Horse and cabins at Nipika Mountain Resort, Kootenay National Park, BC Rustic cabins at Nipika Mountain bike trails for the whole family, Nipika, Kootenay National Park Cool sky over the Kootenay River Watching the sunset over the Kootenay River, Nipika Mountain Resort Took the shortcut home, biking the access roads of Nipika Nipika's cute mountain cabins in the Kootenay Rockies


If you want a mountain camping experience without lugging all your gear up a hill, Fernie Alpine Resort has a perfect solution for you: Charlift camping! They'll truck your gear up and take care of food, so all you have to do is hop on a lift up to the campground and start exploring the trails. We hiked to the Lost Boys Lookout then up the Timber Headwall for expansive views of the mountains overlooking Fernie. Not a bad place to catch sunrise and sunset!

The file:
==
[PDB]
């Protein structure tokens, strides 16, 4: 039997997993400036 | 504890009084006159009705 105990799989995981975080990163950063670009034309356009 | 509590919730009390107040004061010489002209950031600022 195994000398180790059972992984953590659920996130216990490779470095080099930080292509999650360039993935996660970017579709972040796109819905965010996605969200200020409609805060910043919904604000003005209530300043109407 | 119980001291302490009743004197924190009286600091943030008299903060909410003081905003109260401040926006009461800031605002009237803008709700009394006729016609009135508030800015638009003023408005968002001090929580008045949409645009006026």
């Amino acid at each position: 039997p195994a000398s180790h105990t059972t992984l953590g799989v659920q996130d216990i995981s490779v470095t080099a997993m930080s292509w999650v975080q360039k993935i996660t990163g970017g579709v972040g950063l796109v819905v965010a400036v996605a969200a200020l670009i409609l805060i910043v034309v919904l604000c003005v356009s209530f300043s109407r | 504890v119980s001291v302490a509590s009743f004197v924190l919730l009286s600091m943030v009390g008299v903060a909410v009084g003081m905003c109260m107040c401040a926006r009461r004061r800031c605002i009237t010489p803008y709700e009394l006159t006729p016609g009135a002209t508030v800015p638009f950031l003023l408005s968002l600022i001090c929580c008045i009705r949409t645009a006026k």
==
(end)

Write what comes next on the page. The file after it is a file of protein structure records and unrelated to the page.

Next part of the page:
Setting up camp in the mountains above Fernie Summer hiking at Fernie Alpine Resort, BC Sunset hike in the Rocky Mountains of BC Making camp coffee in the mountains Hiking high above Fernie, British Columbia Hiking the Timber Headwall, Fernie Alpine Resort Mountain layers in the Kootenay Rockies


After a week on the road it can become necessary to unwind a bit, and there's no better way to relax than by settling into some hotsprings. Lucky for us the Kootenays have a whole bunch, with three well-known springs right on our route off Highway 95. Each offers a different feel and experience — the Parks Canada-operated Radium pools have a neat canyon setting, Fairmont is more of a resort and spa, and the undeveloped Lussier Hotsprings flow into pools carved out of the rocky banks of a river.

We clambered into the pools, the hot water immediately easing the cold bite of morning, and it was all we could do to stifle back a satisfied and full body-tingling ahhhhh. It had been a wonderful and event-packed week, and after a soaking for a few rejuvenating minutes we were just about ready to get back out there and do it all over again.

But first: some Kicking Horse coffee.

Relaxing in the wild Lussier Hot Springs, East Kootenays, BC

Big thanks to Destination BC for helping make this trip possible. Check out for more great trip ideas!

Hello BC #KootRocks